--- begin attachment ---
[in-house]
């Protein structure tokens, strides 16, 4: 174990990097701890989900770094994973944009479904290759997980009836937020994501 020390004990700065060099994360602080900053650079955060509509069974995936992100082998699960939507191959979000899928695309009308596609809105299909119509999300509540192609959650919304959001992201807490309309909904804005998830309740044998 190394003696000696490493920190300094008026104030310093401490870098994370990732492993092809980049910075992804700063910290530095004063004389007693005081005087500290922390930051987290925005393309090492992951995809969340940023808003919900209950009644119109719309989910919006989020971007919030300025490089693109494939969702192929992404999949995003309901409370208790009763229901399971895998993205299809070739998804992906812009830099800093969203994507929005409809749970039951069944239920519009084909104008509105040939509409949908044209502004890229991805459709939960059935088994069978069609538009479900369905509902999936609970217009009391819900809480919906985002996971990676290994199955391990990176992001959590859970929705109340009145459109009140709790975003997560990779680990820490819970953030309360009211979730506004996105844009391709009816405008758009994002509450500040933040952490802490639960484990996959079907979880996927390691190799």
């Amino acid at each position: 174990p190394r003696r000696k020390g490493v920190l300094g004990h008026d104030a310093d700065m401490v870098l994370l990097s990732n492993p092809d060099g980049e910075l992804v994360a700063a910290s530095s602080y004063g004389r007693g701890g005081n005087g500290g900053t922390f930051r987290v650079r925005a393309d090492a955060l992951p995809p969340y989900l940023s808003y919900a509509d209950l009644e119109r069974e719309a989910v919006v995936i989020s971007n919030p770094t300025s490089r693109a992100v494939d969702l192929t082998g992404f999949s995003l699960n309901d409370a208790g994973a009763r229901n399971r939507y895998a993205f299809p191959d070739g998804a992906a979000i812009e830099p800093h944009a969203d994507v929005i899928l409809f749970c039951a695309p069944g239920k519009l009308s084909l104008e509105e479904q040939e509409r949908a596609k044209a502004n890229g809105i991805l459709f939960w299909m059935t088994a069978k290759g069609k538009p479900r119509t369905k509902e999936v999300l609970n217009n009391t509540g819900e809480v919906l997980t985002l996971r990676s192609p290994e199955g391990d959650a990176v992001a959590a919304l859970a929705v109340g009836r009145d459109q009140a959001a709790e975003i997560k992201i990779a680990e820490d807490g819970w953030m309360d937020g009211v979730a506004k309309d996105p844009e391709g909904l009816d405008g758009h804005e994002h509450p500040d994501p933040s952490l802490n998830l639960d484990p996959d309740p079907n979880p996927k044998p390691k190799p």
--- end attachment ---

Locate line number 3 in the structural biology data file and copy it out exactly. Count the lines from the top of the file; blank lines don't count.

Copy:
């Amino acid at each position: 174990p190394r003696r000696k020390g490493v920190l300094g004990h008026d104030a310093d700065m401490v870098l994370l990097s990732n492993p092809d060099g980049e910075l992804v994360a700063a910290s530095s602080y004063g004389r007693g701890g005081n005087g500290g900053t922390f930051r987290v650079r925005a393309d090492a955060l992951p995809p969340y989900l940023s808003y919900a509509d209950l009644e119109r069974e719309a989910v919006v995936i989020s971007n919030p770094t300025s490089r693109a992100v494939d969702l192929t082998g992404f999949s995003l699960n309901d409370a208790g994973a009763r229901n399971r939507y895998a993205f299809p191959d070739g998804a992906a979000i812009e830099p800093h944009a969203d994507v929005i899928l409809f749970c039951a695309p069944g239920k519009l009308s084909l104008e509105e479904q040939e509409r949908a596609k044209a502004n890229g809105i991805l459709f939960w299909m059935t088994a069978k290759g069609k538009p479900r119509t369905k509902e999936v999300l609970n217009n009391t509540g819900e809480v919906l997980t985002l996971r990676s192609p290994e199955g391990d959650a990176v992001a959590a919304l859970a929705v109340g009836r009145d459109q009140a959001a709790e975003i997560k992201i990779a680990e820490d807490g819970w953030m309360d937020g009211v979730a506004k309309d996105p844009e391709g909904l009816d405008g758009h804005e994002h509450p500040d994501p933040s952490l802490n998830l639960d484990p996959d309740p079907n979880p996927k044998p390691k190799p």